Topics: Operating Systems, CXO, Enterprise Software, Security, Software, Windows

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16 comments
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  • Should not sandboxing be part of the o/s?

    Linux provides linux security modules which sandbox your app.

    There is no equivalent in Windows. Why?
    Dietrich T. Schmitz, ~ Your Linux Advocate
    • RE: Adobe Reader X sandbox leaves 'residual risk'

      @Dietrich T. Schmitz, Your Linux Advocate Linux has no native Photoshop, 3ds max, or most decent games. Why? Completely sandboxing an App would make bypassing most DRM schemes trivial (if you want that, just run a VM), but there are things you can do, such as using chml.exe, to increase the effectiveness of sandboxing on Windows.
      jamesrayg
    • RE: Adobe Reader X sandbox leaves 'residual risk'

      @Dietrich T. Schmitz, Your Linux Advocate
      I've seen the command to sandbox Firefox before. Can you post it again? Also, do I have to run that command for any app I want to run? If so, it looks like the command that james provided does the same in Windows.

      @james
      Thanks for the links. I'll check them out.
      riverab@...
    • RE: Adobe Reader X sandbox leaves 'residual risk'

      @Dietrich T. Schmitz, Your Linux Advocate
      Because Microsoft provides fine grain access control to files and applications that can't be matched in linux thus no need for the sandbox unless you loosen those controls.

      There is no equivalent in linux. Why?
      Loverock Davidson
      • Fine grain

        @Loverock Davidson
        That almost reads like you know of what you write.
        The jig is up A.H.
        Dietrich T. Schmitz, ~ Your Linux Advocate
    • RE: Adobe Reader X sandbox leaves 'residual risk'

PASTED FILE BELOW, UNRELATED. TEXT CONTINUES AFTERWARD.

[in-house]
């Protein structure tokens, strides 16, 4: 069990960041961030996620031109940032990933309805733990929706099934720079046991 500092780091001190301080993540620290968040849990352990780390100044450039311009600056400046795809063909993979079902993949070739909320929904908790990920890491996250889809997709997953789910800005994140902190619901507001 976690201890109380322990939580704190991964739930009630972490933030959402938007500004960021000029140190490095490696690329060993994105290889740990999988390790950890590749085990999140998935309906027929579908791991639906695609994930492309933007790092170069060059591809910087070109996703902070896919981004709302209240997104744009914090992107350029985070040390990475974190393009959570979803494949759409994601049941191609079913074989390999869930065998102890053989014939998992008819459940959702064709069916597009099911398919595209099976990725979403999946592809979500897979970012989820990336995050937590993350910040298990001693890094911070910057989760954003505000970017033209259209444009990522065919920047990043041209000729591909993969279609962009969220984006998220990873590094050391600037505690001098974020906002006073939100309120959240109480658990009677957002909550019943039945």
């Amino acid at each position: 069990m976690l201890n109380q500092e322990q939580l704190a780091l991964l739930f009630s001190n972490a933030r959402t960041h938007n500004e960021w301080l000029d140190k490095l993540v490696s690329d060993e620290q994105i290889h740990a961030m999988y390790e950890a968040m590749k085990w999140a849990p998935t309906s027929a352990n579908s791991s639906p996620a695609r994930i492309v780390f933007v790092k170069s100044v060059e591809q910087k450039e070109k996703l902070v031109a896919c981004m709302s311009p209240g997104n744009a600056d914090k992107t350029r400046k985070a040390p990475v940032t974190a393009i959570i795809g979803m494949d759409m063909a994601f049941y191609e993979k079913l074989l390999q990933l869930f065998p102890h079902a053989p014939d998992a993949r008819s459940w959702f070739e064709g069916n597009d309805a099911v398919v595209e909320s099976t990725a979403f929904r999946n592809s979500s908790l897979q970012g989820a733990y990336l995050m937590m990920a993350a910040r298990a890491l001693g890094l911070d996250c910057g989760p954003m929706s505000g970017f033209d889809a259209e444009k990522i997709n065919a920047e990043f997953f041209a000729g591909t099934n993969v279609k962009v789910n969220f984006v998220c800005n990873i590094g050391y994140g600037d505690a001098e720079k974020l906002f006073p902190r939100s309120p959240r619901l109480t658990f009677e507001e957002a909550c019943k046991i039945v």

@Dietrich T. Schmitz, Your Linux Advocate

      http://www.sandboxie.com/
      dev/null
    • Somebody would probably complain to the EU

      And then the EU would fine MS again.
      Michael Alan Goff
    • Integrity Levels and Mandatory Access Control in Vista

      @Dietrich T. Schmitz, Your Linux Advocate <br>Integrity Levels and Mandatory Access Control is in Vista since 2007.
      directory
    • Integrity Levels is a core security feature introduced in Windows Vista

      @Dietrich T. Schmitz, Your Linux Advocate
      Mandatory Integrity Control (MIC) or Integrity Levels is a core security feature, introduced in Windows Vista and Windows Server 2008
      directory
  • RE: Adobe Reader X sandbox leaves 'residual risk'

    You can use CHML.EXE to make your data unreadable to sandboxed programs on Windows Vista and Windows 7. By default, sandboxed programs can not write to files, but can read. CHML.EXE is available from: <a href="http://www.minasi.com/apps/" target="_blank" rel="nofollow"><a href="http://www.minasi.com/apps/" target="_blank" rel="nofollow"><a href="http://www.minasi.com/apps/" target="_blank" rel="nofollow">http://www.minasi.com/apps/</a></a></a><br><br>For example:<br>chml.exe c:\finances -i:m -nx -nr -nw<br>Will make c:\finances unreadable, unwriteable, and unexecutable to IE and Reader X.

    RegIL.EXE (same URL) can do the same for the registry, but is only recommended for advanced users.